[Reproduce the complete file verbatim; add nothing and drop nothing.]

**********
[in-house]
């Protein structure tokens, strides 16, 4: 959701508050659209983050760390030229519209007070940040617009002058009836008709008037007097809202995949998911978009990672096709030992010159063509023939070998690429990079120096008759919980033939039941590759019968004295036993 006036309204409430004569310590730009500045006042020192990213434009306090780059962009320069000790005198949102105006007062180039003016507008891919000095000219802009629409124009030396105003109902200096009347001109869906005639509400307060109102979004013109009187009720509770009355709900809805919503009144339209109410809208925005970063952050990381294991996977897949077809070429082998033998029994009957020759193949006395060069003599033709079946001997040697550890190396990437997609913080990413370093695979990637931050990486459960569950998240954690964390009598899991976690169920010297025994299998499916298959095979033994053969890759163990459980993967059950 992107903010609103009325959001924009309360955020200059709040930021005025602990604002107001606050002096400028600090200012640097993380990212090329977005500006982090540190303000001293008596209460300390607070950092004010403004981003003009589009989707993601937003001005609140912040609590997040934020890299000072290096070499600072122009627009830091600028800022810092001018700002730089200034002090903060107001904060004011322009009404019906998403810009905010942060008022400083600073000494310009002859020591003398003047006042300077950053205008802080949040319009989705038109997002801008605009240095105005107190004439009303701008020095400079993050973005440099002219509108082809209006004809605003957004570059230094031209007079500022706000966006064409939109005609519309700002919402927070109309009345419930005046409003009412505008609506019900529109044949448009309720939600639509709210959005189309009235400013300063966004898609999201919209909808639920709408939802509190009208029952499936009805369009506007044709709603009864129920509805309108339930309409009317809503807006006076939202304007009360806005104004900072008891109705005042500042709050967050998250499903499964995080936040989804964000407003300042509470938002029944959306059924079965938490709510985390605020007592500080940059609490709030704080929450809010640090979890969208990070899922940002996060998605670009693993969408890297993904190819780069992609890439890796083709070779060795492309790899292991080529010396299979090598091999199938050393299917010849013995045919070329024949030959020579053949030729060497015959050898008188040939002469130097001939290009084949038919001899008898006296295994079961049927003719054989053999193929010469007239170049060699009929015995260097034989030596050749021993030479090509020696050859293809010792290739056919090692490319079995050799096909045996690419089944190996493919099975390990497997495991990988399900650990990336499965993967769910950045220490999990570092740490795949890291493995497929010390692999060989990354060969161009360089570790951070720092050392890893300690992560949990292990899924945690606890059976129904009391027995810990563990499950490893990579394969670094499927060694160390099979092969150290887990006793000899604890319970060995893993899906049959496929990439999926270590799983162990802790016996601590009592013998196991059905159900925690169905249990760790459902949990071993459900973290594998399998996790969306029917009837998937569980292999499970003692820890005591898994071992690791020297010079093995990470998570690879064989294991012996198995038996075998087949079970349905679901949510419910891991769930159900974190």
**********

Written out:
[in-house]
């Protein structure tokens, strides 16, 4: 959701508050659209983050760390030229519209007070940040617009002058009836008709008037007097809202995949998911978009990672096709030992010159063509023939070998690429990079120096008759919980033939039941590759019968004295036993 006036309204409430004569310590730009500045006042020192990213434009306090780059962009320069000790005198949102105006007062180039003016507008891919000095000219802009629409124009030396105003109902200096009347001109869906005639509400307060109102979004013109009187009720509770009355709900809805919503009144339209109410809208925005970063952050990381294991996977897949077809070429082998033998029994009957020759193949006395060069003599033709079946001997040697550890190396990437997609913080990413370093695979990637931050990486459960569950998240954690964390009598899991976690169920010297025994299998499916298959095979033994053969890759163990459980993967059950 992107903010609103009325959001924009309360955020200059709040930021005025602990604002107001606050002096400028600090200012640097993380990212090329977005500006982090540190303000001293008596209460300390607070950092004010403004981003003009589009989707993601937003001005609140912040609590997040934020890299000072290096070499600072122009627009830091600028800022810092001018700002730089200034002090903060107001904060004011322009009404019906998403810009905010942060008022400083600073000494310009002859020591003398003047006042300077950053205008802080949040319009989705038109997002801008605009240095105005107190004439009303701008020095400079993050973005440099002219509108082809209006004809605003957004570059230094031209007079500022706000966006064409939109005609519309700002919402927070109309009345419930005046409003009412505008609506019900529109044949448009309720939600639509709210959005189309009235400013300063966004898609999201919209909808639920709408939802509190009208029952499936009805369009506007044709709603009864129920509805309108339930309409009317809503807006006076939202304007009360806005104004900072008891109705005042500042709050967050998250499903499964995080936040989804964000407003300042509470938002029944959306059924079965938490709510985390605020007592500080940059609490709030704080929450809010640090979890969208990070899922940002996060998605670009693993969408890297993904190819780069992609890439890796083709070779060795492309790899292991080529010396299979090598091999199938050393299917010849013995045919070329024949030959020579053949030729060497015959050898008188040939002469130097001939290009084949038919001899008898006296295994079961049927003719054989053999193929010469007239170049060699009929015995260097034989030596050749021993030479090509020696050859293809010792290739056919090692490319079995050799096909045996690419089944190996493919099975390990497997495991990988399900650990990336499965993967769910950045220490999990570092740490795949890291493995497929010390692999060989990354060969161009360089570790951070720092050392890893300690992560949990292990899924945690606890059976129904009391027995810990563990499950490893990579394969670094499927060694160390099979092969150290887990006793000899604890319970060995893993899906049959496929990439999926270590799983162990802790016996601590009592013998196991059905159900925690169905249990760790459902949990071993459900973290594998399998996790969306029917009837998937569980292999499970003692820890005591898994071992690791020297010079093995990470998570690879064989294991012996198995038996075998087949079970349905679901949510419910891991769930159900974190």